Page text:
Bush’s Second Inaugural Address and Its (Dis)Contents

Joseph M. Knippenberg

January 1, 2005

I have a confession to make. I liked President Bush’s Second Inaugural Address and even found parts of it moving. It was, I thought, carefully crafted to articulate a vision of what it means to be an American and what America means to the world. The President laid out an ambitious but nonetheless plausible agenda in both the foreign and domestic arenas, one that challenges us to live up to our principles and our promises.

Roughly two-thirds of the speech focused on foreign affairs, purporting to reconcile the oft-noted tension between realism and idealism in American foreign policy. “America’s vital interests and our deepest beliefs are now one,” the President asserted. Our ideals, he affirmed, have remained constant since the time of our Founding; they are “the same yesterday, today, and forever.” But while our interests haven’t always followed our ideals, recent events have taught us that it is now unrealistic for them not to: “There is only one force of history that can break the reign of hatred and resentment, and expose the pretensions of tyrants, and reward the hopes of the decent and tolerant, and that is the force of human freedom.”

For Bush, this line of argument is not altogether new. He has long asserted that freedom is “God’s gift to humanity.” What is different, I think, is his assertion of the scope of America’s ideals and interests and his acknowledgement of great flexibility in their promotion. Stated another way, this is a most statesmanlike affirmation of principle and prudence.

And there is also a very carefully nuanced “theology of history,” affirming “a visible direction, set by liberty and the Author of liberty,” but also acknowledging that “it is human choices that move events” and that “[h]istory has an ebb and flow of justice.” The responsibility rests on us, not as God’s chosen nation, but as creatures of the Almighty, to make good use of the freedom God has given us and everyone else. “From the viewpoint of centuries, the questions that come to us are narrowed and few. Did our generation advance the cause of freedom? And did our character bring credit to that cause?” We must be concerned not only with the external effects of our actions, but with the character that produced them.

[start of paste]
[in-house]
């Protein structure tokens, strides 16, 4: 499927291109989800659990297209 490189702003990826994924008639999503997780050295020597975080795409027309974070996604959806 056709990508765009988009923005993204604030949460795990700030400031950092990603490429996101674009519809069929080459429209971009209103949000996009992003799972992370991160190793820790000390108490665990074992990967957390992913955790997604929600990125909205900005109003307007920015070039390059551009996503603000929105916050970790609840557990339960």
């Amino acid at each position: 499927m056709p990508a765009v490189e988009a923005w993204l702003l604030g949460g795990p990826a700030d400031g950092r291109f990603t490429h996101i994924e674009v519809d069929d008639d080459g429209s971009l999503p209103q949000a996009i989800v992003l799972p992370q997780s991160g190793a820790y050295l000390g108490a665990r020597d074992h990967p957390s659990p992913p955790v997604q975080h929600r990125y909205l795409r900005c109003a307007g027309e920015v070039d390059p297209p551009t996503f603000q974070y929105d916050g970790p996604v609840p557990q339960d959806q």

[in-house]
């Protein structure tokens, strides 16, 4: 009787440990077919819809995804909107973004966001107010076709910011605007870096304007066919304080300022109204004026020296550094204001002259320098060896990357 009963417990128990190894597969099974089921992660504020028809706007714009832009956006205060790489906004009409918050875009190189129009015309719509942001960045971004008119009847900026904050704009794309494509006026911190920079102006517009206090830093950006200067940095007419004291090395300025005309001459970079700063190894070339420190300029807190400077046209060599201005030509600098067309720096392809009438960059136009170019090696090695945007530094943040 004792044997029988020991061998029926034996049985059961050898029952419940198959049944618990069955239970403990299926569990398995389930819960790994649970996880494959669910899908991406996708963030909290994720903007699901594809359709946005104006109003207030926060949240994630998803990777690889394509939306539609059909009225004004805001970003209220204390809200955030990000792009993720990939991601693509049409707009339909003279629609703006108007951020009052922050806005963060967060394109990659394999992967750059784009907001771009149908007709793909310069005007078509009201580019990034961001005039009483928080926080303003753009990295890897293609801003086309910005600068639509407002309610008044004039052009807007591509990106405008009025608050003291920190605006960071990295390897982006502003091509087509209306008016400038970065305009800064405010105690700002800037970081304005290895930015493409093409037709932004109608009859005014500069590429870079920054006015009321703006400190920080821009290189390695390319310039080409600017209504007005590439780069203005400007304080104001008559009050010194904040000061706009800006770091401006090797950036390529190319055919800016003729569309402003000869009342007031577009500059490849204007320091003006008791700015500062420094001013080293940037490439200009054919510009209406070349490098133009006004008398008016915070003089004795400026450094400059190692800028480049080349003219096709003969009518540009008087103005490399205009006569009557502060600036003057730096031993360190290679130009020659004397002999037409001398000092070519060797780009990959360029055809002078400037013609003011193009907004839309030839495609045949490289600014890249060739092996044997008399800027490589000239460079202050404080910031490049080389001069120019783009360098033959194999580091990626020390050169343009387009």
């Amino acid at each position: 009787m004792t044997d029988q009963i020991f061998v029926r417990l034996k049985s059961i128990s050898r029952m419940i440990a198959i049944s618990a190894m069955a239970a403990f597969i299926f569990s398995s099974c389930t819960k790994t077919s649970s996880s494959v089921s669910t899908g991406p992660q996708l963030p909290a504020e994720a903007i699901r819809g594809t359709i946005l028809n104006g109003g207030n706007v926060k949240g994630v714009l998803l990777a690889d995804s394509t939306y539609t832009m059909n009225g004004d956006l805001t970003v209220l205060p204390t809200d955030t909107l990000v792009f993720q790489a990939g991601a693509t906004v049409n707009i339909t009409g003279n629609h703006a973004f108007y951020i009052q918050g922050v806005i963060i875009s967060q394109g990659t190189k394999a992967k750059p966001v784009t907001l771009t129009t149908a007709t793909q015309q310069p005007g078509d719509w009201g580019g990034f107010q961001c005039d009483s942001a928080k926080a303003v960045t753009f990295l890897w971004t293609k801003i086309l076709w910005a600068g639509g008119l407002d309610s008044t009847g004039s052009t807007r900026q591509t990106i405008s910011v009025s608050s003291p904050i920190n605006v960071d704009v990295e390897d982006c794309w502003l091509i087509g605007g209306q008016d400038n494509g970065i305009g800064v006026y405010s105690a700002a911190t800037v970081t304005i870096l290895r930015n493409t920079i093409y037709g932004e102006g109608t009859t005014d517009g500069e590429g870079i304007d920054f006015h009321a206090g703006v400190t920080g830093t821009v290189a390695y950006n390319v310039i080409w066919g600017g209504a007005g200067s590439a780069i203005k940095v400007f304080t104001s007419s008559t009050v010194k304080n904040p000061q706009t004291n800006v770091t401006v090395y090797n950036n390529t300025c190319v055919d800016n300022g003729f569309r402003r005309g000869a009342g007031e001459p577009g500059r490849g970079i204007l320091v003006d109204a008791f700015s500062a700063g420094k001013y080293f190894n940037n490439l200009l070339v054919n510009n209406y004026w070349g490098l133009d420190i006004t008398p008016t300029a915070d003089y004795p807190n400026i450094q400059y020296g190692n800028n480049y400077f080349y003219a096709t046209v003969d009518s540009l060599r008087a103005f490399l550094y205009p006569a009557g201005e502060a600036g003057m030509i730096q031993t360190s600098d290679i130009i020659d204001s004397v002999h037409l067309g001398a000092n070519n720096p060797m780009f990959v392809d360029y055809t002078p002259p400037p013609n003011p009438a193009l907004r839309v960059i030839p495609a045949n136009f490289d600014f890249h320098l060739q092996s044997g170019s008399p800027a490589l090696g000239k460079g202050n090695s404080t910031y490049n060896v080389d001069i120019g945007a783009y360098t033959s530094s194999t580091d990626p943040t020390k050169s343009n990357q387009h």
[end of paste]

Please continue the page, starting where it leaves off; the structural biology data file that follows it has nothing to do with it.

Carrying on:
These are morally and intellectually sophisticated claims that ought to (but of course will not) win approbation in philosophy and theology departments across the country.

We will, the President says, “seek and support the growth of democratic movements and institutions in every nation and culture,” but not “primarily” by force of arms. “Our goal… is to help others find their own voice, attain their own freedom, and make their own way.” In so doing, our “influence is not unlimited,” but it “is considerable.” We can call attention across the world to the difference between “oppression, which is always wrong, and freedom, which is eternally right.” And we’ll make it clear that “success in our relations” requires the decent treatment of one’s citizens, not as a grudging diplomatic concession on the eve of a presidential visit, nor as a matter of governmental grace or largesse, but as the fruit of a policy whose purpose is to encourage the flourishing of an independent civil society whose institutions undergird political freedom. In other words, America will stand with the oppressed, call attention to indigenous democratic reformers, admonish “the rulers of outlaw regimes” that their injustice cannot stand, and encourage and support those of our authoritarian friends who are moving, however gingerly, down the paths of democratization and liberalization.